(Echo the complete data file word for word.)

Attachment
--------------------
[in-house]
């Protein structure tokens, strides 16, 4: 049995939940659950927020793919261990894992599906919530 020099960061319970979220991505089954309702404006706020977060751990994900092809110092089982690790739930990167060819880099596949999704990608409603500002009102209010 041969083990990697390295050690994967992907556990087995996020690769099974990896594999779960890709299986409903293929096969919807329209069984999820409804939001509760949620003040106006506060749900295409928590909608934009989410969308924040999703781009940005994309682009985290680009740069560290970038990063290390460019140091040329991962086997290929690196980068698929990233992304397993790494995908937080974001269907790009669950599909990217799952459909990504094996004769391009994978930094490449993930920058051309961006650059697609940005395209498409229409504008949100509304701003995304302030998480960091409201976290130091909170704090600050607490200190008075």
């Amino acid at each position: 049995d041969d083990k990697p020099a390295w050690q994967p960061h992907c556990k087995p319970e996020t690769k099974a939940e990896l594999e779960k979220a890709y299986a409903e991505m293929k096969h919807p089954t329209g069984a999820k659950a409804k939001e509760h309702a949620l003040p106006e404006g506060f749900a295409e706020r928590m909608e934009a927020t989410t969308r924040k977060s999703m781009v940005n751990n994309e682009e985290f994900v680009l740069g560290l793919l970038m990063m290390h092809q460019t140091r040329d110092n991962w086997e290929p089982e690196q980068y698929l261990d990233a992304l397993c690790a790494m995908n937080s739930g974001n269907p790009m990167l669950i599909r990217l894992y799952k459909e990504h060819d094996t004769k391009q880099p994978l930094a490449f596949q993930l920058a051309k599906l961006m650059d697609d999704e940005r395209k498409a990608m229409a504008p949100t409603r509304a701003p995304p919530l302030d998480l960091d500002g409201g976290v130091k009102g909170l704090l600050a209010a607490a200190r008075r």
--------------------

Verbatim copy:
[in-house]
């Protein structure tokens, strides 16, 4: 049995939940659950927020793919261990894992599906919530 020099960061319970979220991505089954309702404006706020977060751990994900092809110092089982690790739930990167060819880099596949999704990608409603500002009102209010 041969083990990697390295050690994967992907556990087995996020690769099974990896594999779960890709299986409903293929096969919807329209069984999820409804939001509760949620003040106006506060749900295409928590909608934009989410969308924040999703781009940005994309682009985290680009740069560290970038990063290390460019140091040329991962086997290929690196980068698929990233992304397993790494995908937080974001269907790009669950599909990217799952459909990504094996004769391009994978930094490449993930920058051309961006650059697609940005395209498409229409504008949100509304701003995304302030998480960091409201976290130091909170704090600050607490200190008075």
């Amino acid at each position: 049995d041969d083990k990697p020099a390295w050690q994967p960061h992907c556990k087995p319970e996020t690769k099974a939940e990896l594999e779960k979220a890709y299986a409903e991505m293929k096969h919807p089954t329209g069984a999820k659950a409804k939001e509760h309702a949620l003040p106006e404006g506060f749900a295409e706020r928590m909608e934009a927020t989410t969308r924040k977060s999703m781009v940005n751990n994309e682009e985290f994900v680009l740069g560290l793919l970038m990063m290390h092809q460019t140091r040329d110092n991962w086997e290929p089982e690196q980068y698929l261990d990233a992304l397993c690790a790494m995908n937080s739930g974001n269907p790009m990167l669950i599909r990217l894992y799952k459909e990504h060819d094996t004769k391009q880099p994978l930094a490449f596949q993930l920058a051309k599906l961006m650059d697609d999704e940005r395209k498409a990608m229409a504008p949100t409603r509304a701003p995304p919530l302030d998480l960091d500002g409201g976290v130091k009102g909170l704090l600050a209010a607490a200190r008075r």